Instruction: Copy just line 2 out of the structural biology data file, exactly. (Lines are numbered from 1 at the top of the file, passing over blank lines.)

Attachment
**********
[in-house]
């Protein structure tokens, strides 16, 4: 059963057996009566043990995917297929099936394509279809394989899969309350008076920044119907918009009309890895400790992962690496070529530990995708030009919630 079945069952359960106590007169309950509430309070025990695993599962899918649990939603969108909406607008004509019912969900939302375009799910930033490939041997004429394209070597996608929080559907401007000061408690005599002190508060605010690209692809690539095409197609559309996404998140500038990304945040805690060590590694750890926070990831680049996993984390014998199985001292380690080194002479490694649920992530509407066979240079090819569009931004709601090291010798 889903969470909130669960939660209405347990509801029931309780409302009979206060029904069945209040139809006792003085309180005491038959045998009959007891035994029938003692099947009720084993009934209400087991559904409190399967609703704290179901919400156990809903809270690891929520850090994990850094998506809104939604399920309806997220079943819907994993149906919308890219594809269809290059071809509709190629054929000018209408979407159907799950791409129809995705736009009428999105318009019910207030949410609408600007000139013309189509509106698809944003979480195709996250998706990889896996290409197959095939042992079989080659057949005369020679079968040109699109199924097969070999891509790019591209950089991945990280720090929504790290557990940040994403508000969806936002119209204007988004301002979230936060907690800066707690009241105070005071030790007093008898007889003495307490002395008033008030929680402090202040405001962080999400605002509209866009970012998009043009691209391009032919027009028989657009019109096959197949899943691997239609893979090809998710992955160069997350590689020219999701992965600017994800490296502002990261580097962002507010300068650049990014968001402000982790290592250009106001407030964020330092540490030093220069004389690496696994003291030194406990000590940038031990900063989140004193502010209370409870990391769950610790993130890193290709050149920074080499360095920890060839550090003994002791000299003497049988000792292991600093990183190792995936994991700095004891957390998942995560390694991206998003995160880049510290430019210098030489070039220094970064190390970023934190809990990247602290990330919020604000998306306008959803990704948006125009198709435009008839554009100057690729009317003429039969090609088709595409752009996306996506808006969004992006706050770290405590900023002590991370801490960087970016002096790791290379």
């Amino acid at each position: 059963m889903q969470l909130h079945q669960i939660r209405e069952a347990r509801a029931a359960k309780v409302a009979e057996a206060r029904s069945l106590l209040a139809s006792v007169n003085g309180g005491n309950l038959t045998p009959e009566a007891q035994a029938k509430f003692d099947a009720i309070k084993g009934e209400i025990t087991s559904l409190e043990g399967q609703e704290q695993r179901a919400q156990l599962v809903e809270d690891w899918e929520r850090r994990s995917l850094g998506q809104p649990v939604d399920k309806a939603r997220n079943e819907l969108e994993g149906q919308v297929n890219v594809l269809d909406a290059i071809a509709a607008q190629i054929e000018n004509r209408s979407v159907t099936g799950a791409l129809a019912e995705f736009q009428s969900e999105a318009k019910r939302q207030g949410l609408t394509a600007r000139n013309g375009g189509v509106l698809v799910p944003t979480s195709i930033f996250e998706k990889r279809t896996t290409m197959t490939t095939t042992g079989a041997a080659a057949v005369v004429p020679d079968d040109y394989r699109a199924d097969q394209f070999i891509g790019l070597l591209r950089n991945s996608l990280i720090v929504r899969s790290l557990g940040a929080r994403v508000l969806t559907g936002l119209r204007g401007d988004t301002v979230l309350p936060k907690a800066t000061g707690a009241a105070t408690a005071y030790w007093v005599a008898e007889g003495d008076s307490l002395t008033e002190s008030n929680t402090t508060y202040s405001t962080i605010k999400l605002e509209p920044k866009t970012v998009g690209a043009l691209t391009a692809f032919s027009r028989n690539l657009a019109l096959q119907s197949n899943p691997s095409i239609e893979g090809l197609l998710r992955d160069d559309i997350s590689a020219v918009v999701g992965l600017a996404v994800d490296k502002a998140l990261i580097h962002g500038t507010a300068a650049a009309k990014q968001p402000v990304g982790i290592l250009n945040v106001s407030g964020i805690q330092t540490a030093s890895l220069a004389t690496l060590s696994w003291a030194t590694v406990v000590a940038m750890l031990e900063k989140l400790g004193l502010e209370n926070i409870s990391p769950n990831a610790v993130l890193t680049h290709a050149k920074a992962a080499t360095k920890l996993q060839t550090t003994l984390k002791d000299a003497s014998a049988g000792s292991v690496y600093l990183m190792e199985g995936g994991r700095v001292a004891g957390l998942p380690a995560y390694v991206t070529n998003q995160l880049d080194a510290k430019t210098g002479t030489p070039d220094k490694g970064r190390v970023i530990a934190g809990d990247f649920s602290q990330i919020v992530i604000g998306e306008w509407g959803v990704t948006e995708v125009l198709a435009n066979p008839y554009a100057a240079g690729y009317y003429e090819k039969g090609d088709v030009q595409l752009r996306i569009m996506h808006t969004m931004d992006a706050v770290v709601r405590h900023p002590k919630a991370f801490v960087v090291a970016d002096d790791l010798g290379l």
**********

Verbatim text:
């Protein structure tokens, strides 16, 4: 059963057996009566043990995917297929099936394509279809394989899969309350008076920044119907918009009309890895400790992962690496070529530990995708030009919630 079945069952359960106590007169309950509430309070025990695993599962899918649990939603969108909406607008004509019912969900939302375009799910930033490939041997004429394209070597996608929080559907401007000061408690005599002190508060605010690209692809690539095409197609559309996404998140500038990304945040805690060590590694750890926070990831680049996993984390014998199985001292380690080194002479490694649920992530509407066979240079090819569009931004709601090291010798 889903969470909130669960939660209405347990509801029931309780409302009979206060029904069945209040139809006792003085309180005491038959045998009959007891035994029938003692099947009720084993009934209400087991559904409190399967609703704290179901919400156990809903809270690891929520850090994990850094998506809104939604399920309806997220079943819907994993149906919308890219594809269809290059071809509709190629054929000018209408979407159907799950791409129809995705736009009428999105318009019910207030949410609408600007000139013309189509509106698809944003979480195709996250998706990889896996290409197959095939042992079989080659057949005369020679079968040109699109199924097969070999891509790019591209950089991945990280720090929504790290557990940040994403508000969806936002119209204007988004301002979230936060907690800066707690009241105070005071030790007093008898007889003495307490002395008033008030929680402090202040405001962080999400605002509209866009970012998009043009691209391009032919027009028989657009019109096959197949899943691997239609893979090809998710992955160069997350590689020219999701992965600017994800490296502002990261580097962002507010300068650049990014968001402000982790290592250009106001407030964020330092540490030093220069004389690496696994003291030194406990000590940038031990900063989140004193502010209370409870990391769950610790993130890193290709050149920074080499360095920890060839550090003994002791000299003497049988000792292991600093990183190792995936994991700095004891957390998942995560390694991206998003995160880049510290430019210098030489070039220094970064190390970023934190809990990247602290990330919020604000998306306008959803990704948006125009198709435009008839554009100057690729009317003429039969090609088709595409752009996306996506808006969004992006706050770290405590900023002590991370801490960087970016002096790791290379």